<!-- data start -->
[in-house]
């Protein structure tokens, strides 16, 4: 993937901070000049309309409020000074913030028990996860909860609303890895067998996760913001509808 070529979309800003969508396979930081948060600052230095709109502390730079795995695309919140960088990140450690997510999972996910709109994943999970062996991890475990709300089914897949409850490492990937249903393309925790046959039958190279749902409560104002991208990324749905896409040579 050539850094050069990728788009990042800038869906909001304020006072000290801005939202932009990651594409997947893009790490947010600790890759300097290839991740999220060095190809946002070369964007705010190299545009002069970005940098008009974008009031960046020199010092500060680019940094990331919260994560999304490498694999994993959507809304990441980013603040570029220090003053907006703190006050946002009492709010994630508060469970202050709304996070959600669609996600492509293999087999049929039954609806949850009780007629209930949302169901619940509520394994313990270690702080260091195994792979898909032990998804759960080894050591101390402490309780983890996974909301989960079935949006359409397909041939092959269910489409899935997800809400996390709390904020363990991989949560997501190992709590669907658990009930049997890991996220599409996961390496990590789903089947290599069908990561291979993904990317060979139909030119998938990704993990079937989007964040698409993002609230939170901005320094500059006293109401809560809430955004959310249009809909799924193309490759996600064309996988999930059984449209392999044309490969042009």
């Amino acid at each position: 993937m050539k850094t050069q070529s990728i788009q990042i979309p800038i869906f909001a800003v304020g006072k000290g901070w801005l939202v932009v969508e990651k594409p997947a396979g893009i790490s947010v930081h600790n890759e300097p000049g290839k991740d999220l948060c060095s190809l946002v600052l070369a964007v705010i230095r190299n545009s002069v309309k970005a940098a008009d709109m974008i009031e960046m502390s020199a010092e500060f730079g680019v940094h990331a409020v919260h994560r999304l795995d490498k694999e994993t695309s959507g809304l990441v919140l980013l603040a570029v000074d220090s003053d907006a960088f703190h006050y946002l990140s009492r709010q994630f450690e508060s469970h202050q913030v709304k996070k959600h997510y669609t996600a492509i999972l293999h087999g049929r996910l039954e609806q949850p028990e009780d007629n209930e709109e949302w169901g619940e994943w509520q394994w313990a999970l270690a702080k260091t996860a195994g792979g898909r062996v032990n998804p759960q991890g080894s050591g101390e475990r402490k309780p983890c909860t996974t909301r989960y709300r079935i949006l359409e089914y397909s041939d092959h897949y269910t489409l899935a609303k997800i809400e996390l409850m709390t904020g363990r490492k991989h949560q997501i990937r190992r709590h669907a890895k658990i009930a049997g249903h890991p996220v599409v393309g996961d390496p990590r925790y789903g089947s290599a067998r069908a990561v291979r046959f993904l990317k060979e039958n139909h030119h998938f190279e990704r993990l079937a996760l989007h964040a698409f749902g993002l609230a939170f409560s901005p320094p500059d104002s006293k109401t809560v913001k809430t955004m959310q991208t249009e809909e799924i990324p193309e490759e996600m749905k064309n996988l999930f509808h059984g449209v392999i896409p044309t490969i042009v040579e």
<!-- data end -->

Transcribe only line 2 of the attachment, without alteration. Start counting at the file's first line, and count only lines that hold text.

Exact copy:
């Protein structure tokens, strides 16, 4: 993937901070000049309309409020000074913030028990996860909860609303890895067998996760913001509808 070529979309800003969508396979930081948060600052230095709109502390730079795995695309919140960088990140450690997510999972996910709109994943999970062996991890475990709300089914897949409850490492990937249903393309925790046959039958190279749902409560104002991208990324749905896409040579 050539850094050069990728788009990042800038869906909001304020006072000290801005939202932009990651594409997947893009790490947010600790890759300097290839991740999220060095190809946002070369964007705010190299545009002069970005940098008009974008009031960046020199010092500060680019940094990331919260994560999304490498694999994993959507809304990441980013603040570029220090003053907006703190006050946002009492709010994630508060469970202050709304996070959600669609996600492509293999087999049929039954609806949850009780007629209930949302169901619940509520394994313990270690702080260091195994792979898909032990998804759960080894050591101390402490309780983890996974909301989960079935949006359409397909041939092959269910489409899935997800809400996390709390904020363990991989949560997501190992709590669907658990009930049997890991996220599409996961390496990590789903089947290599069908990561291979993904990317060979139909030119998938990704993990079937989007964040698409993002609230939170901005320094500059006293109401809560809430955004959310249009809909799924193309490759996600064309996988999930059984449209392999044309490969042009």